BREAKING! University of Wisconsin-Madison Study Shockingly Reveals Antibody-Dependent Enhancement of SARS-CoV-2 Infection Mediated By IgG Receptors!
ADE and SARS-CoV-2 Variants
: A new study by researchers from University of Wisconsin-Madison has shockingly revealed that Antibody-Dependent Enhancement of SARS-CoV-2 Infection Is mediated by the IgG Receptors FcγRIIA and FcγRIIIA but does not contribute to aberrant cytokine production by macrophages.
The study also warns that the new emerging SARS-CoV-2 variants could actually contribute more in terms of the ADE
phenomena in terms of those that had already been infected with the earlier strains of the SARS-CoV-2 or had even been vaccinated! (My predictions are coming true and my prayers are beginning to be answered!)
Numerous questions have been raised about the detrimental effects of antibodies during this COVID-19 pandemic considering that it was widely seen in 2003 SARS-CoV.
Antibody-dependent enhancement (ADE) of infection is one of the biggest concerns in terms of not only the antibody reaction to severe acute respiratory syndrome coronavirus 2 (SARS-CoV-2) upon reinfection with the virus but also the reaction to COVID-19 vaccines.
The study team evaluated ADE of infection by using COVID-19 convalescent-phase plasma and BHK cells expressing human Fcγ receptors (FcγRs).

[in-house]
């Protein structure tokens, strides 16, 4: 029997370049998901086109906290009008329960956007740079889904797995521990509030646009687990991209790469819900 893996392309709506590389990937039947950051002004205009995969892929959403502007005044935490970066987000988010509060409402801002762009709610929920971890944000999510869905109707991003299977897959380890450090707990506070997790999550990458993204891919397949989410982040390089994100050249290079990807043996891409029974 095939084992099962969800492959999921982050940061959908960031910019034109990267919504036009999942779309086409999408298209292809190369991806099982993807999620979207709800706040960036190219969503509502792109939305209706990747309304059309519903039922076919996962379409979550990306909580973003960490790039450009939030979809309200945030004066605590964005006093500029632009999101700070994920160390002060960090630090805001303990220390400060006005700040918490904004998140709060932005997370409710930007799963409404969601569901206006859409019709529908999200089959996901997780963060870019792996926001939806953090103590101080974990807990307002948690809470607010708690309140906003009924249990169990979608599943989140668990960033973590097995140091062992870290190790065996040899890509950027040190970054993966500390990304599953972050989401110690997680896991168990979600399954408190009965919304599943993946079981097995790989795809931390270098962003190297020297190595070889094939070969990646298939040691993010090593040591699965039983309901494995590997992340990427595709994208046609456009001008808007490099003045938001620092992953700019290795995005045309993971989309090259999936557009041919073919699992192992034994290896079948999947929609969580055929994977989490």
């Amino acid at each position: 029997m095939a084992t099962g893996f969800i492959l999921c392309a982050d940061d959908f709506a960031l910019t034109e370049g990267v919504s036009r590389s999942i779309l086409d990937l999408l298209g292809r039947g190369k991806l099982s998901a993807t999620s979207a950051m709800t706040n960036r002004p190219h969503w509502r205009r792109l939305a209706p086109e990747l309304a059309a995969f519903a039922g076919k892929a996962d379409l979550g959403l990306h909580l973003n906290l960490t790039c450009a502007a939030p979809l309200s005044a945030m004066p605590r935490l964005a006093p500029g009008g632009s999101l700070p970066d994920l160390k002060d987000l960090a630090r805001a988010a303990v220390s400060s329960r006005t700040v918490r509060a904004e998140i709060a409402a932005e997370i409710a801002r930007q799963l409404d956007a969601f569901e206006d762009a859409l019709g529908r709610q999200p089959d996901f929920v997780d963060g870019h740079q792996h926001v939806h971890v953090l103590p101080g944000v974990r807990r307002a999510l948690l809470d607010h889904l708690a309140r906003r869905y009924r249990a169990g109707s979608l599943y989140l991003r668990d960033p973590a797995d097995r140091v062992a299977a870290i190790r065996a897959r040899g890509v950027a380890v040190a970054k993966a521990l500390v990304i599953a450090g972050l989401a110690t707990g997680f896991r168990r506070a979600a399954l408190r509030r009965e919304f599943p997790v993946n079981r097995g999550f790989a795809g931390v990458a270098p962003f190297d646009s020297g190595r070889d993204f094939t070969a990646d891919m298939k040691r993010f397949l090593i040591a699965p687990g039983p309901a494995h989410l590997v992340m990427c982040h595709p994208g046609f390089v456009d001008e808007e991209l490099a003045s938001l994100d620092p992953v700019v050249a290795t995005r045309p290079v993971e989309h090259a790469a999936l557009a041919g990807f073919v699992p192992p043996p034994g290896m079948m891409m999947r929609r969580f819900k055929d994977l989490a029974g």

The study team shockingly found that FcγRIIA and FcγRIIIA mediated modest ADE of infection against SARS-CoV-2. Although ADE of infection was observed in monocyte-derived macrophages infected with SARS-CoV-2, including its variants, proinflammatory cytokine/chemokine expression was not upregulated in macrophages. SARS-CoV-2 infection thus produces antibodies that elicit ADE of infection, but these antibodies do not contribute to excess cytokine production by macrophages.
It is important to note that viruses infect cells mainly via specific receptors at the cell surface. Antibody-dependent enhancement (ADE) of infection is an alternative mechanism of infection for viruses to infect immune cells that are mediated by antibodies and IgG receptors (FcγRs).
Because ADE of infection contributes to the pathogenesis of some viruses, such as dengue virus and feline coronavirus, it is important to evaluate the precise mechanism of ADE and its contribution to the pathogenesis of SARS-CoV-2.
In this study using convalescent-phase plasma from COVID-19 patients, the study team found that two types of FcγRs, FcγRIIA and FcγRIIIA, mediate ADE of SARS-CoV-2 infection. Although ADE of infection was observed for SARS-CoV-2 and its recent variants, proinflammatory cytokine production in monocyte-derived macrophages was not upregulated.
The study findings suggest that SARS-CoV-2 infection produces antibodies that elicit ADE of infection, but these antibodies may not be involved in aberrant cytokine release by macrophages during SARS-CoV-2 infection.
The study findings were published in the journal: mBio (Published by the American Society For Microbiology.)